Arduino MKR1000 Tutorial – Practical Stp-by-Step guide about How to use Arduino MKR1000 in IoT projects

This practical step-by-step tutorial covers how to use Arduino MKR1000 to share IoT sensor data using social networks like Twitter. Integrate Arduino with Twitter using Temboo IoT cloud platform

This Arduino MKR1000 tutorial describes how to program Arduino to send tweets. In more details,  in this Arduino project, we will use Arduino MKR1000. This is an interesting Internet of things project where Arduino MKR1000 will use cloud services to send tweets.  During the Arduino programming tutorial, we will use Temboo that provides a set of interesting services in order to send tweets.

What will we learn during this Arduino MKR1000 tutorial?

We will learn several aspects related to the Arduino MKR1000 as:

  • How to connect DHT11 to Arduino MRK1000
  • How to connect BMP180 to Arduino MKR1000
  • How to use WiFi with Arduino MKR1000
  • How to send data to the cloud

Arduino MKR1000 tutorial Project Overview

Before digging into the Arduino MKR1000 tutorial details and describing how to invoke a cloud service from Arduino MKR1000, it is useful to have a project overview.
This Arduino IoT project exploits two different sensors:

  • A temperature and humidity sensor connected to Arduino (DHT11/DHT22)
  • A pressure sensor connected to Arduino (BMP 180)

The figure below shows the wiring details, describing the connections between MKR1000 and these two sensors:

Arduino MKR1000 tutorial

Moreover, this project uses Temboo IoT platform and Twitter so if you want to test it you have to create two free accounts.

 

Arduino MKR1000 Specifications

As you may already know Arduino MKR1000 is the last dev board specifically made for IoT projects. Arduin MKR1000 offers a practical solution for makers that want to build IoT projects. This dev board has WiFi built-in. Arduino MKR1000 uses Atmel ATSAMW25 SoC. This SoC is specifically designed for IoT projects. The main features of this SoC are:

  • 32-bit
  • 48 MHz
  • ARM core
  • 3.3 V

It is important to note that this dev board uses 3.3V instead of 5V as Arduino Uno. It is important to remember it because the I/O pin voltage must be lower than 3.3V otherwise there is the risk to damage the board.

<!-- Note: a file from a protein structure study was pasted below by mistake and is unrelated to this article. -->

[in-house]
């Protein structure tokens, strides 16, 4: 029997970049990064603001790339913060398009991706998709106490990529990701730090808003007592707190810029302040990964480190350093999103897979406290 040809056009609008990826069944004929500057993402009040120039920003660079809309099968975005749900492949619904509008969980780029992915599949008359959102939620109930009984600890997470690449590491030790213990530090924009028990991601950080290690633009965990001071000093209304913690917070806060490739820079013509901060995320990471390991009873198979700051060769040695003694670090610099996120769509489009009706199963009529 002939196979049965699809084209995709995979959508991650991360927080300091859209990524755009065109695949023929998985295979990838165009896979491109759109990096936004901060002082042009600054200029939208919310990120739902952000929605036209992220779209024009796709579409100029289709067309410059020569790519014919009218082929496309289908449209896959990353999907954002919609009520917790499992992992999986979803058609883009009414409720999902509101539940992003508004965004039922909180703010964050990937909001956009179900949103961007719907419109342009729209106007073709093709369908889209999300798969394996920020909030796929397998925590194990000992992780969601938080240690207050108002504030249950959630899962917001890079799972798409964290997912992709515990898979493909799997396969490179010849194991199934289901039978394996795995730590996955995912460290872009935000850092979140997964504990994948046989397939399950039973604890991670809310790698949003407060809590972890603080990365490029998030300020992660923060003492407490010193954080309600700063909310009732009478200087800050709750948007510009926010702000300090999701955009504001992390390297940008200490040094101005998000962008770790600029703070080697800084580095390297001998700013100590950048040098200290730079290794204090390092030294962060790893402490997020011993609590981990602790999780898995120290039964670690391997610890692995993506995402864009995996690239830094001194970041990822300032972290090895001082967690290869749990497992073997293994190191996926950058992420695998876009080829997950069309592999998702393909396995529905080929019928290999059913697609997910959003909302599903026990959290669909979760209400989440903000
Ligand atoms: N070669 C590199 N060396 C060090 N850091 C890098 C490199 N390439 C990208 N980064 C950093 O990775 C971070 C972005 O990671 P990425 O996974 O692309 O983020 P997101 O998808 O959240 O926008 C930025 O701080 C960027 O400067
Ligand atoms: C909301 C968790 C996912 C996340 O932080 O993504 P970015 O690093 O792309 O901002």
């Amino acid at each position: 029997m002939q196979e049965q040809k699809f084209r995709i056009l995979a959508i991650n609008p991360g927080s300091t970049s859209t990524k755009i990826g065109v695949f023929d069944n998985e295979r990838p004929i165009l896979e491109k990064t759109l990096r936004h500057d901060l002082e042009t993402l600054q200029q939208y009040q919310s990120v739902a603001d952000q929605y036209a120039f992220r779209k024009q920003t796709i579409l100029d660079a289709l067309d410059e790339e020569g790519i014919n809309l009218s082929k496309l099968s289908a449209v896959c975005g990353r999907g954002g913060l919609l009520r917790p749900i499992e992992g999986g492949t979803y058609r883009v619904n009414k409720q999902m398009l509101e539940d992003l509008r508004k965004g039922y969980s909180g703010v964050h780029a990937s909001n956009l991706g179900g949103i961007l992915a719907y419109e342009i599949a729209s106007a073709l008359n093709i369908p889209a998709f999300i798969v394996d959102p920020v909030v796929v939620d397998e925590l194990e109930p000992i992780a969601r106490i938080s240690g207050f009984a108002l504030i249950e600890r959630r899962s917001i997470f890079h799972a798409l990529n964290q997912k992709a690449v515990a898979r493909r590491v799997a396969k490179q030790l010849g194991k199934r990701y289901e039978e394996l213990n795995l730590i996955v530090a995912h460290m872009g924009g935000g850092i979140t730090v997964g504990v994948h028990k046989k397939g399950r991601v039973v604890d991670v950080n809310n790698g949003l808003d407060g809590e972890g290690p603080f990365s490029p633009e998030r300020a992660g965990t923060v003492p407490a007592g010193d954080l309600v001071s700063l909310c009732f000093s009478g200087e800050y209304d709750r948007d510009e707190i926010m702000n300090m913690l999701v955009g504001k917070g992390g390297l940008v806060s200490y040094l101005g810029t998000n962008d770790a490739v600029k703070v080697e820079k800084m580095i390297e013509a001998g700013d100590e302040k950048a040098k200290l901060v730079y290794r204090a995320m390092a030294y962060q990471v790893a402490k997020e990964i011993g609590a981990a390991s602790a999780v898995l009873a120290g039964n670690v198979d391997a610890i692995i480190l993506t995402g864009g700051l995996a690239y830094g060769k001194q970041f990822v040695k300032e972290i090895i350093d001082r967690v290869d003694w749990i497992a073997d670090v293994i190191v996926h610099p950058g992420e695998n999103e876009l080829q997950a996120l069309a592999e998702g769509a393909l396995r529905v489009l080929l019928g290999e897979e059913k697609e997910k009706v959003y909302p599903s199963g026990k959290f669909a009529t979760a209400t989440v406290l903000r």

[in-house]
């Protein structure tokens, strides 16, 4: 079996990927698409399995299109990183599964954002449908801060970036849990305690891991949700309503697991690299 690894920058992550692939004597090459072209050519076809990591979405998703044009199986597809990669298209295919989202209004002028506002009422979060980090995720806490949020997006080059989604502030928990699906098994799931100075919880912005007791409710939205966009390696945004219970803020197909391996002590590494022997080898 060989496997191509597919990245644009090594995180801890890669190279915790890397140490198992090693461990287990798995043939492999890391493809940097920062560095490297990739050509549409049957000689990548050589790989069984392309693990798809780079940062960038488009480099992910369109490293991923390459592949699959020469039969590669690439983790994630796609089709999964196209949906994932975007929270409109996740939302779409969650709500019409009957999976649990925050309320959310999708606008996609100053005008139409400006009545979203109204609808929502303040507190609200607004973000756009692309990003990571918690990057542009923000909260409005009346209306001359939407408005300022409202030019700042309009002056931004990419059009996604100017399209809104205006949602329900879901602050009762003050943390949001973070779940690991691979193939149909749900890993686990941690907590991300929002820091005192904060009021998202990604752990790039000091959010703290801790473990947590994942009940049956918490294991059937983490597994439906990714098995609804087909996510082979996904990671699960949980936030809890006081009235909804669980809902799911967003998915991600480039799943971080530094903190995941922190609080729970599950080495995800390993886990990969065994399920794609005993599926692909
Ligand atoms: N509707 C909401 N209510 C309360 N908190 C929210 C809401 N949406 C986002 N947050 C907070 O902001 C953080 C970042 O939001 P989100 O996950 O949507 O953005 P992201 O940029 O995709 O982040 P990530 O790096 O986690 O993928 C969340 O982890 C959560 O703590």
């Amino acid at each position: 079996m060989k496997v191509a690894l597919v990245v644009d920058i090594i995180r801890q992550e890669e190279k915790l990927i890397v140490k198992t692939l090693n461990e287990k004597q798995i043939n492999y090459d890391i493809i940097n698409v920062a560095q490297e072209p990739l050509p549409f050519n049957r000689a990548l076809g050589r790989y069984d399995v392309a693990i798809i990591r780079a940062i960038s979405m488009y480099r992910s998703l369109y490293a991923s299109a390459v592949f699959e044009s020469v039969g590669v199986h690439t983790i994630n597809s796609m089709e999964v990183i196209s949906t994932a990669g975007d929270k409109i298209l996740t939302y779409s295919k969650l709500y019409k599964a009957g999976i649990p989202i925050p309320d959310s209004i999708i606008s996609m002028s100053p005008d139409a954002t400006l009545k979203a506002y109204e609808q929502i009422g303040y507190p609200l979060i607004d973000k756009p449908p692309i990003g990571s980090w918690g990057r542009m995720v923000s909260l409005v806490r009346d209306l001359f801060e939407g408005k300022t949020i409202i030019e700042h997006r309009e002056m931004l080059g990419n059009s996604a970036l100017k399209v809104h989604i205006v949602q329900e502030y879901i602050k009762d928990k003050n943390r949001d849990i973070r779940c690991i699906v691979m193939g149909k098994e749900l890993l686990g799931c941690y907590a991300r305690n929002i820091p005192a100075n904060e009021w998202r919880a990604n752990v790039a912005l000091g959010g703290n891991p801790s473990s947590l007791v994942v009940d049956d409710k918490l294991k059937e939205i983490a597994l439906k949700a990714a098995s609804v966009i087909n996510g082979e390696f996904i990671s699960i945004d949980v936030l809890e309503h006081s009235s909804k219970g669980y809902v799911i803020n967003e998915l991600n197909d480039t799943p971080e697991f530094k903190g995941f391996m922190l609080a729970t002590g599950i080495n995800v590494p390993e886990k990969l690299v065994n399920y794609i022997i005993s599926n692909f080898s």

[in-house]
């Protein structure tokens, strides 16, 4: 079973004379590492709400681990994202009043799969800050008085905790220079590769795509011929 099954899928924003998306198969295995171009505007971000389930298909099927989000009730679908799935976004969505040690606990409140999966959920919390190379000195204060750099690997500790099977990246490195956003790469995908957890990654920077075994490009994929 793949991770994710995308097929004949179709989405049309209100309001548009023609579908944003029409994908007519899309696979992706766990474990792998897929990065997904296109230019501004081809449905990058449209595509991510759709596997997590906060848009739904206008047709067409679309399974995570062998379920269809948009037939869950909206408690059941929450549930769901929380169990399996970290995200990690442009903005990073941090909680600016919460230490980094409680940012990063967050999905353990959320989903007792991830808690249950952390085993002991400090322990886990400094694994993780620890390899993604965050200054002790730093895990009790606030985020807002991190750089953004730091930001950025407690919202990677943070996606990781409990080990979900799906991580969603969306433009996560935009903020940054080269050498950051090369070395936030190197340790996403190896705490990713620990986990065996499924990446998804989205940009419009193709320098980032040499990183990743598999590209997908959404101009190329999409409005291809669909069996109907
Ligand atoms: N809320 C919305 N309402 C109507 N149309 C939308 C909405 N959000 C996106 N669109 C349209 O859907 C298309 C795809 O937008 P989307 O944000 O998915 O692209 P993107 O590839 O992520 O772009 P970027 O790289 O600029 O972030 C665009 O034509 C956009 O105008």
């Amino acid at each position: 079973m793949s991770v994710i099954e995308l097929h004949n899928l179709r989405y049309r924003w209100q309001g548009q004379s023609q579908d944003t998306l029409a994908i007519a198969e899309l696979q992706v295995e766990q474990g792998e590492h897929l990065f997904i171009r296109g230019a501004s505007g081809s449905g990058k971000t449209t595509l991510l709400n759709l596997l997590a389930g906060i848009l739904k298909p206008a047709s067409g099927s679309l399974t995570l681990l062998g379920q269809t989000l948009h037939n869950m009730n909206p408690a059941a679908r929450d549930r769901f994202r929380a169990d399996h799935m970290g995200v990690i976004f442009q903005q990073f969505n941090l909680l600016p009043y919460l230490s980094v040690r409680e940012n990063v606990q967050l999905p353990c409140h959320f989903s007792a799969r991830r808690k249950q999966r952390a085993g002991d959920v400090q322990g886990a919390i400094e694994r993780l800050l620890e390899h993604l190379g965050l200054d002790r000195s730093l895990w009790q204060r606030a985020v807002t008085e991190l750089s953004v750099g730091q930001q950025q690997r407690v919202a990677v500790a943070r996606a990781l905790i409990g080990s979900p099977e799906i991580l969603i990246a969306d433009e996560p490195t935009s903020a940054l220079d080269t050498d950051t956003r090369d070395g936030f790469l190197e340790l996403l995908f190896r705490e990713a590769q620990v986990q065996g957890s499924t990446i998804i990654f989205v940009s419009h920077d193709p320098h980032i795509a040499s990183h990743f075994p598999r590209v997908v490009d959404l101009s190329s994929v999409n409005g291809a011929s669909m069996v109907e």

Read Temperature Humidity Pressure using Arduino MKR1000

As described in the post how to read temperature and humidity using Arduino, to simplify the work we can import the DHT11 Library. The Arduino programming code to read data from the temperature sensor and the barometric sensor is shown below:

#include "DHT.h"
#include <Adafruit_BMP085.h>

#define DHTPIN 2
#define DHTTYPE DHT11

DHT dht(DHTPIN, DHTTYPE);
Adafruit_BMP085 bmp;
void setup() {
  dht.begin();
  bmp.begin();
  ...
}

void loop() {
  float h = dht.readHumidity();
  // Read temperature as Celsius (the default)
  float t = dht.readTemperature();
  float presPa = bmp.readPressure();
  float presMb = presPa * 1013.25 / 101325;
}

In this sketch, the DHT11 sensor is connected to the PIN 2, while BMP180 has 4 connection: GROUND, VCC(3.3V), SDA and CLOCK. The connection with MKR1000 is very easy.

How to configure Twitter to allow connections from Arduino

To use Twitter from Arduino MKR1000, it is fundamental to create an app on Twitter. To this purpose, it is just necessary to provide a few information. Once the app is configured providing all the information required,  we can retrieve the keys to authenticate our Arduino MKR1000.

The first step is creating the twitter app:
twitter create app

The next step is creating the keys to use later in Temboo:

twitter access token

twitter token

Ok..remember the code above because you have to use it in your Temboo configuration.

Now it is time to go to the Arduino code. As a first step, it is necessary to provide information to Temboo choreo. This process is simple, you have just to copy and paste the values retrieved during the app configuration step:

configure tempo and MKR1000

 

How to program Arduino to send tweets

Before starting to send tweets from Arduino, it is necessary to describe how to connect Arduino to the WiFi.

How to connect Arduino MRK1000 to the WiFi

Before sending tweets invoking Temboo services, it is necessary to establish a WiFi connection using the code below:

#include <SPI.h>
#include <WiFi101.h>
char ssid[] = "xxxxx";     //  your network SSID (name)
char pass[] = "pppp";  // your network password
int status = WL_IDLE_STATUS;     // the Wifi radio's status

WiFiClient client;

void setup() {
  Serial.begin(9600);
  Serial.print("Starting...");
  // check for the presence of the shield:
  if (WiFi.status() == WL_NO_SHIELD) {
    Serial.println("WiFi shield not present");
    // don't continue:
    while (true);
  }

  // attempt to connect to Wifi network:
  while ( status != WL_CONNECTED) {
    Serial.print("Attempting to connect to WPA SSID: ");
    Serial.println(ssid);
    // Connect to WPA/WPA2 network:
    status = WiFi.begin(ssid, pass);

    // wait 10 seconds for connection:
    delay(10000);
  }

This code is the same used in the Arduino MKR1000 examples. Replace the ssid and the pass variable with the value used in your WiFi network. Now everything is ready and we can use the choreo code to send tweets:

Running the sketch on Arduino MKR1000 the result is shown below:

 

mrk1000 tweet message

and

 

tweet from mkr1000

 

At the end of this Arduino tutorial, hopefully, you know how to create an Arduino IoT project using Arduino MKR1000 and how to integrate Arduino MKR1000 with external systems. Moreover, you know how to invoke a remote service using Arduino MRK1000. This Arduino MKR1000 project can be further extended and we can use the same method to send other kinds of alerts like alarms or we can acquire different data type using other sensors. Moreover, this Arduino tutorial describes how to use Arduino temperature sensor DHT11 and how to use the bmp180 pressure sensor.